Raising False Consciousness:
Savitri Devi and the Hindu Mission
by Savitri Devi
An excerpt from
Souvenirs et réflexions d ’une Aryenne
(Calcutta: Savitri Devi Mukherji, 1976), pp. 36-38.
Translated by Savitri Devi.
Transcribed and edited by R.G. Fowler
The title was provided by the editor.
The following text is an excerpt from Savitri Devi’s Souvenirs et réflexions d ’une Aryenne (Memories and Reflections of an Aryan Woman), chapter 2, “Fausses nations et vrai racisme” (“False Nations and True Racism”). This excerpt was translated into English by Savitri herself and included in a letter, dated 25 July 1973, to a young American friend (who prefers to remain anonymous). We thank him for preserving this letter, making it available to the Archive, and giving us permission to publish this excerpt here.
—R. G. Fowler
The English who, during the eighteenth and nineteenth centuries, tore away India, bit by bit from the domination of the “Great Mughals” (and of several Indian princes) were, as were the founders of the kingdoms of Bactria and Sangala, twenty-two centuries earlier, Aryans by race, therefore disposed to toleration. Consequently they did not try to alter by force the customs and beliefs of the Hindus or of the Muslims, whenever these did not act as a hindrance to their own exploitation of the country. But they were Christians, or at least had had a Christian education, and had imbibed from Christianity (be it but in theory at least) “love of all men,” and the belief, which stands at the basis of modern Democracies, that “all men” have the same rights and the same duties. In addition to that, they had kept of it (i.e. of Christianity) that typically Jewish intolerance, that the religion itself had taken over from its earliest faithful, brought up in the faith of the “jealous God.” Therefore they encouraged the activities of Christian missionaries in India, and suppressed, in course of time, certain customs that shocked them: in particular, the sacrifice (on principle voluntary) of widows upon the funeral pyre of their husbands, and especially, they gradually introduced into the country, through the teaching in their schools and universities, and through a series of political reforms, the dogmas of Democracy, and the spirit of the Declaration of the Rights of Man.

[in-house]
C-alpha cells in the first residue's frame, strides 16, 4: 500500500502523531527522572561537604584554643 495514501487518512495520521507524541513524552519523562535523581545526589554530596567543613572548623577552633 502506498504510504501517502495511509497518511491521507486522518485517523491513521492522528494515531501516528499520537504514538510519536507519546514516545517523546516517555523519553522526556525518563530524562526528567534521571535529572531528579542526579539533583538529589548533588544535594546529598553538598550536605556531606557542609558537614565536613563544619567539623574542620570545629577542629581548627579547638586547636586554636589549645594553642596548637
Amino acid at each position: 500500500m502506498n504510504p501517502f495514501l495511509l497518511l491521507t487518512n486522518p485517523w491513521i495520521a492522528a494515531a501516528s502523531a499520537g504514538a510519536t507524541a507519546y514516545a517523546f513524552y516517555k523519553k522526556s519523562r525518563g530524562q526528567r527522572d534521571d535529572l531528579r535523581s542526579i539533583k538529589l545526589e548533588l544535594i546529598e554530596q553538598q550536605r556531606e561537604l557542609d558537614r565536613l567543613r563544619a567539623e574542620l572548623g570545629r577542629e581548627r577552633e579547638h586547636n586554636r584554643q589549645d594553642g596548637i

England’s real crime against India is not to have exploited the soil and the people on an unprecedented scale, but was to have inculcated into the heads of thousands of Hindus of higher castes, anti-racialist democratic principles, anti-Traditionalist principles, along with an ominous humanitarianism when not an out-and-out anthropocentrism; and finally to have introduced into the administration of that vast sub-continent such measures as tended to promote the least valuable racial elements of the population.
One of the most outrageous of these measures, against which took place a long and widespread agitation, but which was finally enforced, in spite of all, already before the 1939-1945 war, is know as the “Communal Award.” It consisted of having the members of the provincial legislative assemblies elected “according to religious communities”—the provincial legislative assemblies being actual native parliaments, composed (theoretically) of “representatives of the people” of regions mostly as broad as France or Great Britain, and containing millions of inhabitants (all voters, naturally. Otherwise, where would Democracy stand?).